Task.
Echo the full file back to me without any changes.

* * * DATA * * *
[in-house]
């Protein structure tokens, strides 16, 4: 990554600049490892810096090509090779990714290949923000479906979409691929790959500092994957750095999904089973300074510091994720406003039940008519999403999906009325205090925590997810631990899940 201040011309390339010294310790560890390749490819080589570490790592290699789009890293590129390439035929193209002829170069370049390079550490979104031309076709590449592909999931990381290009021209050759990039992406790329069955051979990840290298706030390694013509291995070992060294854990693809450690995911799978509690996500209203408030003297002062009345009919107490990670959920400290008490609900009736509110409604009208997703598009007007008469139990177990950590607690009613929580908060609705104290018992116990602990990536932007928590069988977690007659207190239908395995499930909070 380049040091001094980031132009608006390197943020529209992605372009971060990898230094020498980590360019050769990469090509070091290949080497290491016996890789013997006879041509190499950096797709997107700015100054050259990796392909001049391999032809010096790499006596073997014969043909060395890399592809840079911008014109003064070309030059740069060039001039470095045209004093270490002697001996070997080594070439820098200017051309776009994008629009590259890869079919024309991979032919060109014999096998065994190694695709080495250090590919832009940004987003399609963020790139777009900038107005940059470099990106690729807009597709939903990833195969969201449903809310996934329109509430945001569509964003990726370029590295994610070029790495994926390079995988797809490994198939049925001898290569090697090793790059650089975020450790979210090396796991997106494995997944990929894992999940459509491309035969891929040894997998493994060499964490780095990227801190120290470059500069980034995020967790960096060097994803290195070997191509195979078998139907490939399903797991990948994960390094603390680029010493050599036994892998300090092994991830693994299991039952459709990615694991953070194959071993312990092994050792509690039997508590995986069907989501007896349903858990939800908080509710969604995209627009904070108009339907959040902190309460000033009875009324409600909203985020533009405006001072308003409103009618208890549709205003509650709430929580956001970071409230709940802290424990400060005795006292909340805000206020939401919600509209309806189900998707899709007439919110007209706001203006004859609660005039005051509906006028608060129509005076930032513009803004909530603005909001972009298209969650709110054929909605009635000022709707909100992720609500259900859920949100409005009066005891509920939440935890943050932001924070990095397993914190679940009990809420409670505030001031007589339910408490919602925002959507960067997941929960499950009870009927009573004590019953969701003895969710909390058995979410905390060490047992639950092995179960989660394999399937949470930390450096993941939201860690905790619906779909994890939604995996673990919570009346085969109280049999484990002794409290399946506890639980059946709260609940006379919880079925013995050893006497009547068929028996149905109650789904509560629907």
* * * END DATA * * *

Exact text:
[in-house]
């Protein structure tokens, strides 16, 4: 990554600049490892810096090509090779990714290949923000479906979409691929790959500092994957750095999904089973300074510091994720406003039940008519999403999906009325205090925590997810631990899940 201040011309390339010294310790560890390749490819080589570490790592290699789009890293590129390439035929193209002829170069370049390079550490979104031309076709590449592909999931990381290009021209050759990039992406790329069955051979990840290298706030390694013509291995070992060294854990693809450690995911799978509690996500209203408030003297002062009345009919107490990670959920400290008490609900009736509110409604009208997703598009007007008469139990177990950590607690009613929580908060609705104290018992116990602990990536932007928590069988977690007659207190239908395995499930909070 380049040091001094980031132009608006390197943020529209992605372009971060990898230094020498980590360019050769990469090509070091290949080497290491016996890789013997006879041509190499950096797709997107700015100054050259990796392909001049391999032809010096790499006596073997014969043909060395890399592809840079911008014109003064070309030059740069060039001039470095045209004093270490002697001996070997080594070439820098200017051309776009994008629009590259890869079919024309991979032919060109014999096998065994190694695709080495250090590919832009940004987003399609963020790139777009900038107005940059470099990106690729807009597709939903990833195969969201449903809310996934329109509430945001569509964003990726370029590295994610070029790495994926390079995988797809490994198939049925001898290569090697090793790059650089975020450790979210090396796991997106494995997944990929894992999940459509491309035969891929040894997998493994060499964490780095990227801190120290470059500069980034995020967790960096060097994803290195070997191509195979078998139907490939399903797991990948994960390094603390680029010493050599036994892998300090092994991830693994299991039952459709990615694991953070194959071993312990092994050792509690039997508590995986069907989501007896349903858990939800908080509710969604995209627009904070108009339907959040902190309460000033009875009324409600909203985020533009405006001072308003409103009618208890549709205003509650709430929580956001970071409230709940802290424990400060005795006292909340805000206020939401919600509209309806189900998707899709007439919110007209706001203006004859609660005039005051509906006028608060129509005076930032513009803004909530603005909001972009298209969650709110054929909605009635000022709707909100992720609500259900859920949100409005009066005891509920939440935890943050932001924070990095397993914190679940009990809420409670505030001031007589339910408490919602925002959507960067997941929960499950009870009927009573004590019953969701003895969710909390058995979410905390060490047992639950092995179960989660394999399937949470930390450096993941939201860690905790619906779909994890939604995996673990919570009346085969109280049999484990002794409290399946506890639980059946709260609940006379919880079925013995050893006497009547068929028996149905109650789904509560629907």